When playing in any sport, avoiding injuries to the body and the brain are important because they can prevent you from playing for fear of re-injury, and the fear of not recovering quickly enough to get back into the game. Coaches and team managers always use several ways to help a player regain confidence and get back out on the field.
When you use NeuroTracker alongside other recovery methods the main benefit the training methods are built around how a participant uses their mental strength within their chosen sport. It doesn’t matter whether you are playing tennis, rugby, football, hockey, boxing, baseball or just driving on the road, NeuroTracker training can help channel your mental resources in the right direction without fear or uncertainty.
How it works?
If a concussion is diagnosed, the brain is technically damaged and not in perfect health. In real time it means that it was tough for an athlete and their coach to confidently know when the recovery from injuries is complete and time to return into athletic competition.
However, with NeuroTracker, you are able to accurately measure an athlete’s cognitive performance. If after some training, the baseline score for the athlete is a 2.0 speed, and the athlete only achieves a score of 0.8, obviously, the athlete is not ready to compete.
However, should the athlete match his or her baseline scores, the athlete should be ready to participate in physical activity. When training with the NeuroTracker system, the user’s peripheral vision undergoes greater development to refine the user’s vision on the field. With the user’s peripheral vision being isolated and trained to track during a competition, the athlete will be able to detect and prevent more unwanted collisions that can cause injuries, such as concussions. Don’t forget that your body and brain have to work together in order to recover and prevent re-injuries of the same kind. The body is not separate from the brain. The whole body functions on a number of complex signals sent out by the brain.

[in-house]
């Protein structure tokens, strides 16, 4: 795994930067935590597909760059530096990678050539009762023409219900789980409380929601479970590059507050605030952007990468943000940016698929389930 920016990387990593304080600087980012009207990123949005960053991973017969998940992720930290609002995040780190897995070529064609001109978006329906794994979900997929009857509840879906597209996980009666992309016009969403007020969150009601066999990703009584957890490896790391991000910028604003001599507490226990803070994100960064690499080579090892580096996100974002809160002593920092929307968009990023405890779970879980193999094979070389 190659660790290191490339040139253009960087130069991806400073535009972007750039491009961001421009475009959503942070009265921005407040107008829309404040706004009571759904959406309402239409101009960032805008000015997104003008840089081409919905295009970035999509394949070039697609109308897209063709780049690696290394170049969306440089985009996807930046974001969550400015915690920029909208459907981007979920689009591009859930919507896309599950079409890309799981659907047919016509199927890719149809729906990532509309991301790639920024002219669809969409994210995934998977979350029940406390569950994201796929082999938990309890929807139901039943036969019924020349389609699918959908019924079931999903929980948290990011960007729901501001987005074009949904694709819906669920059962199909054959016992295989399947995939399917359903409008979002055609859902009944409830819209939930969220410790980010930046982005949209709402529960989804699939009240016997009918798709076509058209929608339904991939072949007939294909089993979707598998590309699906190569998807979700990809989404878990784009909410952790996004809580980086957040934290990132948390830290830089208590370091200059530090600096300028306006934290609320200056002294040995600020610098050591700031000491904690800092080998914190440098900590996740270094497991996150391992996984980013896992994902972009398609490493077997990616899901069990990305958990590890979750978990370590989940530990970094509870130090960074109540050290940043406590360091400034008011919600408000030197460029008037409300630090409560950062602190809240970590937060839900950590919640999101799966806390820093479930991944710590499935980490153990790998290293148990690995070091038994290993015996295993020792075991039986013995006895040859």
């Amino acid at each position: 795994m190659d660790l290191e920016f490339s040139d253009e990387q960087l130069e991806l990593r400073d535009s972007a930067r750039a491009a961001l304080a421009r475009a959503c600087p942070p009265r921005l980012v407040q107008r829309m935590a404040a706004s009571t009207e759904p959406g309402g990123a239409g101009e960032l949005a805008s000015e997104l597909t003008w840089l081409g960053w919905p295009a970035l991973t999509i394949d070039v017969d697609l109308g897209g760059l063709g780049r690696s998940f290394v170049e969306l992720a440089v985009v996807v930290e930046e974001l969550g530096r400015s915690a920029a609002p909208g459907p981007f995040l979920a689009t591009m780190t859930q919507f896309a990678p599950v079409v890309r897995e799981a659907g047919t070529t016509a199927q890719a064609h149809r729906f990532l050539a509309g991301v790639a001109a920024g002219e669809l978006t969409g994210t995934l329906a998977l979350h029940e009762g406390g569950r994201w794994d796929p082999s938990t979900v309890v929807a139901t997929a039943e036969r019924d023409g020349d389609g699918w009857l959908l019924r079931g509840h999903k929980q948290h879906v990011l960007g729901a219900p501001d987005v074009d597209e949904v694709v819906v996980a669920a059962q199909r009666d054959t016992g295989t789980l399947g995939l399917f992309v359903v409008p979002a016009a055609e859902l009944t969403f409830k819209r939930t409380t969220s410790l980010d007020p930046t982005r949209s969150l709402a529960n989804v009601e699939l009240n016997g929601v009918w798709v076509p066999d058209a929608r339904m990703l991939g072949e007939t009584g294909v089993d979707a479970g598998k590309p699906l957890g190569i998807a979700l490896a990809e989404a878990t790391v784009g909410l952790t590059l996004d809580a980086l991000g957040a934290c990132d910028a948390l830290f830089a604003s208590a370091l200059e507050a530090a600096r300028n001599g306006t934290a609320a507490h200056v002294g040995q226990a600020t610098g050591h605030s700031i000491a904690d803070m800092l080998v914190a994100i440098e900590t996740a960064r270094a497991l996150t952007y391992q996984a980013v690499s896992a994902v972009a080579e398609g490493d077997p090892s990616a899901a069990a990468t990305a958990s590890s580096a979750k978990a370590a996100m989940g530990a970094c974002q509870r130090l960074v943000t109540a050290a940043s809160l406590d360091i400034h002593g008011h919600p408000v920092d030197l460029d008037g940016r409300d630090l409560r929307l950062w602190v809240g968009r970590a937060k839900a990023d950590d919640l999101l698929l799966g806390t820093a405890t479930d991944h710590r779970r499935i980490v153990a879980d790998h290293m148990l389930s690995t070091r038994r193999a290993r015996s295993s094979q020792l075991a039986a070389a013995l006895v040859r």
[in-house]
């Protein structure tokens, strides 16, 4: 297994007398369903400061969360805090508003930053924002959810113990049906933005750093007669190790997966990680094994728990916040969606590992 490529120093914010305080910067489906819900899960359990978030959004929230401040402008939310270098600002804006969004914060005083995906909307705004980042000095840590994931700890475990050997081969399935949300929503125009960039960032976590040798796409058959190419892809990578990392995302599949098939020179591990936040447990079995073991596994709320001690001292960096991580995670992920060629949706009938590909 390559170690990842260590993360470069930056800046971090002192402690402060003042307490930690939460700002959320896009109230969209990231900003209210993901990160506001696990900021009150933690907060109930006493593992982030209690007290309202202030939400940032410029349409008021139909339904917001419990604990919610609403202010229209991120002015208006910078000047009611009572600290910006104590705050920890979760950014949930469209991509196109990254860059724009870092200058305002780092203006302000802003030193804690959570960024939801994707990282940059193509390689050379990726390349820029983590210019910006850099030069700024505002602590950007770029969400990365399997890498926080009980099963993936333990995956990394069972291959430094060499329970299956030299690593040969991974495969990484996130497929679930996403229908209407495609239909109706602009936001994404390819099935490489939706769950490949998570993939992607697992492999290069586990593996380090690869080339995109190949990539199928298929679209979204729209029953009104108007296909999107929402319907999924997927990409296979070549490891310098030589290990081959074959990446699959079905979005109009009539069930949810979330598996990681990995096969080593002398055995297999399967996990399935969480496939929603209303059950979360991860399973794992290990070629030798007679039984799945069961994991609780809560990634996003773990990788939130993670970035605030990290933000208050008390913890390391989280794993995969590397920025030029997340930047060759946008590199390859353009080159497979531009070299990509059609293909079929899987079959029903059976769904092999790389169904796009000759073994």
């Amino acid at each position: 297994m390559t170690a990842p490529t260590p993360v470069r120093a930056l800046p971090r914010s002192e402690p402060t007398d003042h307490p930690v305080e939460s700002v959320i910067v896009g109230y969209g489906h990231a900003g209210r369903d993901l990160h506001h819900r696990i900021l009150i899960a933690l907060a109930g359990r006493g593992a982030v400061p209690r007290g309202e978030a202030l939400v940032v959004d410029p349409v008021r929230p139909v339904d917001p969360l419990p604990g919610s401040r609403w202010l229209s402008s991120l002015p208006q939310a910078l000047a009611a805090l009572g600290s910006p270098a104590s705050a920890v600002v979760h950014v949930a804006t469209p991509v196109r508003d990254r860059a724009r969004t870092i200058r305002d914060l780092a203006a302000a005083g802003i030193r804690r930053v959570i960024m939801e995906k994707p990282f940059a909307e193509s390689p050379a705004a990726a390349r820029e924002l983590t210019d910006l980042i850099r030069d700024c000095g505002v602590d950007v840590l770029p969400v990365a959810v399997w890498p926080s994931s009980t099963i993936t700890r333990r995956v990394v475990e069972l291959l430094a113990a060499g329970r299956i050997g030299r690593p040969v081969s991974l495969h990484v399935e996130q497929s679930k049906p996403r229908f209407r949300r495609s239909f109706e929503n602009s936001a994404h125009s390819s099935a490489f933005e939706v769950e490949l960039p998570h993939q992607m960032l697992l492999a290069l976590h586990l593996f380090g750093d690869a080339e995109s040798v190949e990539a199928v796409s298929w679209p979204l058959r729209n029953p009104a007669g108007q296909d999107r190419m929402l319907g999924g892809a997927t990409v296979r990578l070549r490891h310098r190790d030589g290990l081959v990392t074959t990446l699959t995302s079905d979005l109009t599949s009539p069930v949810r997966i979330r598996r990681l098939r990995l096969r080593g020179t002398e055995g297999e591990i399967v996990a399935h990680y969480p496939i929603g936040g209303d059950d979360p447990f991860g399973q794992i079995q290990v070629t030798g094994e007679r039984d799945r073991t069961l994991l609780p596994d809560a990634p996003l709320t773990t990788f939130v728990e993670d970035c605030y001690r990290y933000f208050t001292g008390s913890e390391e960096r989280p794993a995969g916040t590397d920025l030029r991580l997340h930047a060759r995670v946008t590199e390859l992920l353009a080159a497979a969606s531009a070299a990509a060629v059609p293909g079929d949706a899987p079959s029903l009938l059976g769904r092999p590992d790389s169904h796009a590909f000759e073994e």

How Often Do You Have to Use NeuroTracker?
An athlete should be training with this technology 3-4 times a week in half hour slots. Overall, it only takes 15 sessions to feel a surge in mental performance. This translates to about two hours a week, which is equivalent to the same amount that an athlete will train in the gym and be on the field or ice, except that is for that amount each day. This training should be in addition to everything else that an athlete does on a daily basis.
Training sessions can be modified and made more difficult as confidence grows on the NeuroTracker machine. Like for example, motor skills such as throwing and catching a ball, balancing on a Bosu stick, and juggling many tasks at once can help control certain areas of the peripheral vision. The metric range of this sport is so accurate and specific that the athletes’ can progress to having added motor skill activities to help put NeuroTracker in perspective with your specific sport. If a football quarterback was to throw a football back and forth with a coach in the room while on the program, it can help train at a higher level of neuro-physical intricacy.
It may surprise you to learn that it takes only 3 sessions, i.e. 15 minutes of NeuroTracker training, to get a baseline score for your brain, and after 15 sessions, an advanced baseline brain score is known. The data baseline scores are kept on the athletes’ files in order to use if the athlete gets an injury to the brain. If this happens, that athlete must either pass his baseline or exceed it in order to be cleared to go back into playing. This is excellent for boxers and wrestlers who often go in for head butting and some floor hitting throws and could break or damage many parts of their body, including the brain, if they miss the opponent during a strike or even hit the opponent and break their nose.
Watch below as Taekwondo champion Aaron Cook trains on NeuroTracker while doing a variety of exercises:
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